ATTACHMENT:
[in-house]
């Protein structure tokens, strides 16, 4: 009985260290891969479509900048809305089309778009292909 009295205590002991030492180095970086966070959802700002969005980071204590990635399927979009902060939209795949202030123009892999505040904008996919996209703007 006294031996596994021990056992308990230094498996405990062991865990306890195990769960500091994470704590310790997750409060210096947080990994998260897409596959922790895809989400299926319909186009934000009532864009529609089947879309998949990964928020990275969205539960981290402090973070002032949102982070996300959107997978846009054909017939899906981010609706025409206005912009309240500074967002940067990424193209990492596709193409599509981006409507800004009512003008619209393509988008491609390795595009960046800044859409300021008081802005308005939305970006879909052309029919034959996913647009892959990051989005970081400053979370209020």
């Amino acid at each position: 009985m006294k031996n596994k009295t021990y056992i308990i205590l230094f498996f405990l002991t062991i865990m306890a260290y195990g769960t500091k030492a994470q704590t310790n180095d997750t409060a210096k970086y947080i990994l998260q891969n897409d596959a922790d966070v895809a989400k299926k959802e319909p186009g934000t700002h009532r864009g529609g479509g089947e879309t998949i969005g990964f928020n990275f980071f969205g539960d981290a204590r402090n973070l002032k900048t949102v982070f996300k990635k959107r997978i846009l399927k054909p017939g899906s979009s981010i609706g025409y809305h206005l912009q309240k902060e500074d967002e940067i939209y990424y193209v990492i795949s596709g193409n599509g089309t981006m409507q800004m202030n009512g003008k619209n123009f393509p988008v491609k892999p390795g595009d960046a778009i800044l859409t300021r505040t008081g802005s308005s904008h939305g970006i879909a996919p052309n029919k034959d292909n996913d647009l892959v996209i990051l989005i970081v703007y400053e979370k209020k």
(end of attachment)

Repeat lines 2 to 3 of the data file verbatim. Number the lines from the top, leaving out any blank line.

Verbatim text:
């Protein structure tokens, strides 16, 4: 009985260290891969479509900048809305089309778009292909 009295205590002991030492180095970086966070959802700002969005980071204590990635399927979009902060939209795949202030123009892999505040904008996919996209703007 006294031996596994021990056992308990230094498996405990062991865990306890195990769960500091994470704590310790997750409060210096947080990994998260897409596959922790895809989400299926319909186009934000009532864009529609089947879309998949990964928020990275969205539960981290402090973070002032949102982070996300959107997978846009054909017939899906981010609706025409206005912009309240500074967002940067990424193209990492596709193409599509981006409507800004009512003008619209393509988008491609390795595009960046800044859409300021008081802005308005939305970006879909052309029919034959996913647009892959990051989005970081400053979370209020």
């Amino acid at each position: 009985m006294k031996n596994k009295t021990y056992i308990i205590l230094f498996f405990l002991t062991i865990m306890a260290y195990g769960t500091k030492a994470q704590t310790n180095d997750t409060a210096k970086y947080i990994l998260q891969n897409d596959a922790d966070v895809a989400k299926k959802e319909p186009g934000t700002h009532r864009g529609g479509g089947e879309t998949i969005g990964f928020n990275f980071f969205g539960d981290a204590r402090n973070l002032k900048t949102v982070f996300k990635k959107r997978i846009l399927k054909p017939g899906s979009s981010i609706g025409y809305h206005l912009q309240k902060e500074d967002e940067i939209y990424y193209v990492i795949s596709g193409n599509g089309t981006m409507q800004m202030n009512g003008k619209n123009f393509p988008v491609k892999p390795g595009d960046a778009i800044l859409t300021r505040t008081g802005s308005s904008h939305g970006i879909a996919p052309n029919k034959d292909n996913d647009l892959v996209i990051l989005i970081v703007y400053e979370k209020k």